Accessible: Somebody once told me the first thing you need to do when faced with an oppressed person is to ask what they need.  I follow that rule the best I can, and make meeting areas handy, provide bus tickets, food at the meetings(in case it overlaps with community meals), and I try to contact people in a way that they can access, be it email, phone call, or face to face chat.  Make it easy for the homeless to interact, and they are happy to participate.  Accessible also means accommodating their conversation style-- do they prefer one-on-one, or group discussion?  Every person needs different things, my job is to customize inclusion to each individual.

Tangible: There's little point in having a great conversation with a homeless person, only to walk away with nothing on paper.  Taking minutes, notes, and listing out themes helps create a tangible outcome from interactions.  This is the other side of meaningful-if it is meaningful, write it down!

Innovative: When it comes to homelessness, we have been doing the same thing each year, hoping for better results, but it can sometimes feel like we are going in circles.  Maybe we are doing it wrong.  Maybe it's time to shake things up, to do something different.  Are there unlikely allies that may be helpful?  A new place to have a meeting?  A new way to have a meeting?  How about a group bike ride? Life is too short to repeat yourself until you die, stretch those creative muscles!

Energizing: If it's not feeding you, then you are starving.  If you start a project, but there are sighs around the room, if the project just won't pick itself up and move forward, you may have to stop and take a look.  Perhaps this is a good time to ask if the discussion is meaningful and tangible.

Reciprocal: This is a good test to see if what you are doing is really inclusive.  When you plug into something, it plugs into you.  If we want to involve street-experienced people in our community discussions, what are WE hoping to learn from THEM?  If the answer is nothing, then it's probably not real inclusion.  Real inclusion must co-exist with the idea that there is a mutual benefit to all parties, or it will fall flat.  So what are YOU hoping to learn from the homeless?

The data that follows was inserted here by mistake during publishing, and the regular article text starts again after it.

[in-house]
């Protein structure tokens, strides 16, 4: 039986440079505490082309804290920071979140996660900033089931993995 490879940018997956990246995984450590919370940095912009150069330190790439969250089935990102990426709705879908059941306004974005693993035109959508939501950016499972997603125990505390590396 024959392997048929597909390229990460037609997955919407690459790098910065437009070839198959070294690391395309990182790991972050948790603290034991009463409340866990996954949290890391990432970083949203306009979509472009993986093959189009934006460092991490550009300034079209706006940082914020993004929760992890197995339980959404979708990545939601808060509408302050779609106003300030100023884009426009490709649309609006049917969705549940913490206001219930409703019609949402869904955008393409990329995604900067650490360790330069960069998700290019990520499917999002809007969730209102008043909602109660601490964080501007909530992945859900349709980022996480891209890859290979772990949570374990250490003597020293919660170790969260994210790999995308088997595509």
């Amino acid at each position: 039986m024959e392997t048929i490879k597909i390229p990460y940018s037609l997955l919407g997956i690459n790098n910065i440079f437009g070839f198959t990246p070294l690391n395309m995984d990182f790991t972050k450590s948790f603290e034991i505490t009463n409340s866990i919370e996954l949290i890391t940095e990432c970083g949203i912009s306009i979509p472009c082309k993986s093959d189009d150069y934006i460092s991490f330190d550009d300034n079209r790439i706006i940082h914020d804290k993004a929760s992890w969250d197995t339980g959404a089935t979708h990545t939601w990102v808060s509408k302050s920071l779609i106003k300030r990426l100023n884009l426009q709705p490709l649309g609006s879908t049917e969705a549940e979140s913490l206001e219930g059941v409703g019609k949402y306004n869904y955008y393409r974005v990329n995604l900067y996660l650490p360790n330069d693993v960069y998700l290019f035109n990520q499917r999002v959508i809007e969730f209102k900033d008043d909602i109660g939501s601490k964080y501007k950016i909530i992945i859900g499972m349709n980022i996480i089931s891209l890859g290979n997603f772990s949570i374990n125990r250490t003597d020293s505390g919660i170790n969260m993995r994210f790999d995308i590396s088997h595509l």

Thursday, September 05, 2013

Big change in my career!  I am honoured to accept the position of Social Inclusion Coordinator at the Greater Victoria Coalition to End Homelessness.  I am taking some time to meet the folks I will be working with for the next chapter of my life, and they are amazing! I feel very lucky to be living in a community that is pulling together to take action on homelessness, and my job will be to facilitate the efforts and the voices of those who are or have experienced homelessness. This move comes at a time when I have personally come to see social inclusion as a prerequisite for ending homelessness.  As I have said in many ways, people on the street are no different than anybody else, they just find themselves in circumstances beyond their control.  I would also add that most homeless people have social connections, they simply lack housing connections. 

This job is a big task, but I am up for it.  After spending about 8 years in the front line of service provision, I have a strong understanding of the view from the ground, and I hope to use my knowledge to foster inclusion.  We have a local Social Inclusion Advisory Committee made up of people who have experienced homelessness, and they are passionate, articulate, and self-empowering.  It's such an honour to work with them...